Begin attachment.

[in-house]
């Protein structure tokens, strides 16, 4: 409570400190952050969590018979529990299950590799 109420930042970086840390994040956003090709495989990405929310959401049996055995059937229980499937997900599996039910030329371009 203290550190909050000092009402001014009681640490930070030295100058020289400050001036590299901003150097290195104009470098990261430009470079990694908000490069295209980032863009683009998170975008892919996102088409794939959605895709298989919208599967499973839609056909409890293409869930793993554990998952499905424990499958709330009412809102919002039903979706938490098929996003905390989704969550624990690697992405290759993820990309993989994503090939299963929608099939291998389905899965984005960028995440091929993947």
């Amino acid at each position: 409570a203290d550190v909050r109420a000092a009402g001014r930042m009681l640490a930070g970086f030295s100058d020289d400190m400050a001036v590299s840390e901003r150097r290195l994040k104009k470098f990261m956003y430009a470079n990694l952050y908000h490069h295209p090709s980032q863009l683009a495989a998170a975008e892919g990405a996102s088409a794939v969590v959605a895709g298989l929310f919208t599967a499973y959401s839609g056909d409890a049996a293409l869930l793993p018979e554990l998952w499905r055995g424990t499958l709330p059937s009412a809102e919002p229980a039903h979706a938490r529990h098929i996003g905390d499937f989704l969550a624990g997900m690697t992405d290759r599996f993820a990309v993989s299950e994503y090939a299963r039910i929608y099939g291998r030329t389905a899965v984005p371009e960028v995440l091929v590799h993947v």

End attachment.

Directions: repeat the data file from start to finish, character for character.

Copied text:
[in-house]
């Protein structure tokens, strides 16, 4: 409570400190952050969590018979529990299950590799 109420930042970086840390994040956003090709495989990405929310959401049996055995059937229980499937997900599996039910030329371009 203290550190909050000092009402001014009681640490930070030295100058020289400050001036590299901003150097290195104009470098990261430009470079990694908000490069295209980032863009683009998170975008892919996102088409794939959605895709298989919208599967499973839609056909409890293409869930793993554990998952499905424990499958709330009412809102919002039903979706938490098929996003905390989704969550624990690697992405290759993820990309993989994503090939299963929608099939291998389905899965984005960028995440091929993947």
């Amino acid at each position: 409570a203290d550190v909050r109420a000092a009402g001014r930042m009681l640490a930070g970086f030295s100058d020289d400190m400050a001036v590299s840390e901003r150097r290195l994040k104009k470098f990261m956003y430009a470079n990694l952050y908000h490069h295209p090709s980032q863009l683009a495989a998170a975008e892919g990405a996102s088409a794939v969590v959605a895709g298989l929310f919208t599967a499973y959401s839609g056909d409890a049996a293409l869930l793993p018979e554990l998952w499905r055995g424990t499958l709330p059937s009412a809102e919002p229980a039903h979706a938490r529990h098929i996003g905390d499937f989704l969550a624990g997900m690697t992405d290759r599996f993820a990309v993989s299950e994503y090939a299963r039910i929608y099939g291998r030329t389905a899965v984005p371009e960028v995440l091929v590799h993947v």